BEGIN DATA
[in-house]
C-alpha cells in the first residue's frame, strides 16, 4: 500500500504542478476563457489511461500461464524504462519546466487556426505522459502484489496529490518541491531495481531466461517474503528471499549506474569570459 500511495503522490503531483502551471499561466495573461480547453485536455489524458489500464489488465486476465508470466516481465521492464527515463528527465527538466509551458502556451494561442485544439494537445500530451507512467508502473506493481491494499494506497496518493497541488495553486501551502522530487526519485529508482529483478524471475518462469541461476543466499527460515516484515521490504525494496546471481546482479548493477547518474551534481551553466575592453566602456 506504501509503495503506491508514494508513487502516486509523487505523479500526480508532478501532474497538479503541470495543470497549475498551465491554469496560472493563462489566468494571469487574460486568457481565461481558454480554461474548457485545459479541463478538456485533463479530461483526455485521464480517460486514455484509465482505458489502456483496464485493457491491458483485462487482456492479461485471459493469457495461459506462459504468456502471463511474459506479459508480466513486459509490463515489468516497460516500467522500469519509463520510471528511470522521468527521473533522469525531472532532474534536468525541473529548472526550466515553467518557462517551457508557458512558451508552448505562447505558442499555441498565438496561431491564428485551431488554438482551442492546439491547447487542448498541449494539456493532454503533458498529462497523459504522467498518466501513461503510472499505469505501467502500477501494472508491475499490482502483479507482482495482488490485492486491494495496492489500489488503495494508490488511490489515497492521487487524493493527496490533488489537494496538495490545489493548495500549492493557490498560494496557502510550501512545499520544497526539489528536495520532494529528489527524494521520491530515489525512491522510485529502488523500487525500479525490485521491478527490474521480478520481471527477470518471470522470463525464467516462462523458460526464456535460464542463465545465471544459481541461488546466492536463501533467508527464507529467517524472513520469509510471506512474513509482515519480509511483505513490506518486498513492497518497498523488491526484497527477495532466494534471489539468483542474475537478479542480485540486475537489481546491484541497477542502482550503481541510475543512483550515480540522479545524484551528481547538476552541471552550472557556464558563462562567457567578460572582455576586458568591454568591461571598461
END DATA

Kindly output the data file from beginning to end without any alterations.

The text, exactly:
[in-house]
C-alpha cells in the first residue's frame, strides 16, 4: 500500500504542478476563457489511461500461464524504462519546466487556426505522459502484489496529490518541491531495481531466461517474503528471499549506474569570459 500511495503522490503531483502551471499561466495573461480547453485536455489524458489500464489488465486476465508470466516481465521492464527515463528527465527538466509551458502556451494561442485544439494537445500530451507512467508502473506493481491494499494506497496518493497541488495553486501551502522530487526519485529508482529483478524471475518462469541461476543466499527460515516484515521490504525494496546471481546482479548493477547518474551534481551553466575592453566602456 506504501509503495503506491508514494508513487502516486509523487505523479500526480508532478501532474497538479503541470495543470497549475498551465491554469496560472493563462489566468494571469487574460486568457481565461481558454480554461474548457485545459479541463478538456485533463479530461483526455485521464480517460486514455484509465482505458489502456483496464485493457491491458483485462487482456492479461485471459493469457495461459506462459504468456502471463511474459506479459508480466513486459509490463515489468516497460516500467522500469519509463520510471528511470522521468527521473533522469525531472532532474534536468525541473529548472526550466515553467518557462517551457508557458512558451508552448505562447505558442499555441498565438496561431491564428485551431488554438482551442492546439491547447487542448498541449494539456493532454503533458498529462497523459504522467498518466501513461503510472499505469505501467502500477501494472508491475499490482502483479507482482495482488490485492486491494495496492489500489488503495494508490488511490489515497492521487487524493493527496490533488489537494496538495490545489493548495500549492493557490498560494496557502510550501512545499520544497526539489528536495520532494529528489527524494521520491530515489525512491522510485529502488523500487525500479525490485521491478527490474521480478520481471527477470518471470522470463525464467516462462523458460526464456535460464542463465545465471544459481541461488546466492536463501533467508527464507529467517524472513520469509510471506512474513509482515519480509511483505513490506518486498513492497518497498523488491526484497527477495532466494534471489539468483542474475537478479542480485540486475537489481546491484541497477542502482550503481541510475543512483550515480540522479545524484551528481547538476552541471552550472557556464558563462562567457567578460572582455576586458568591454568591461571598461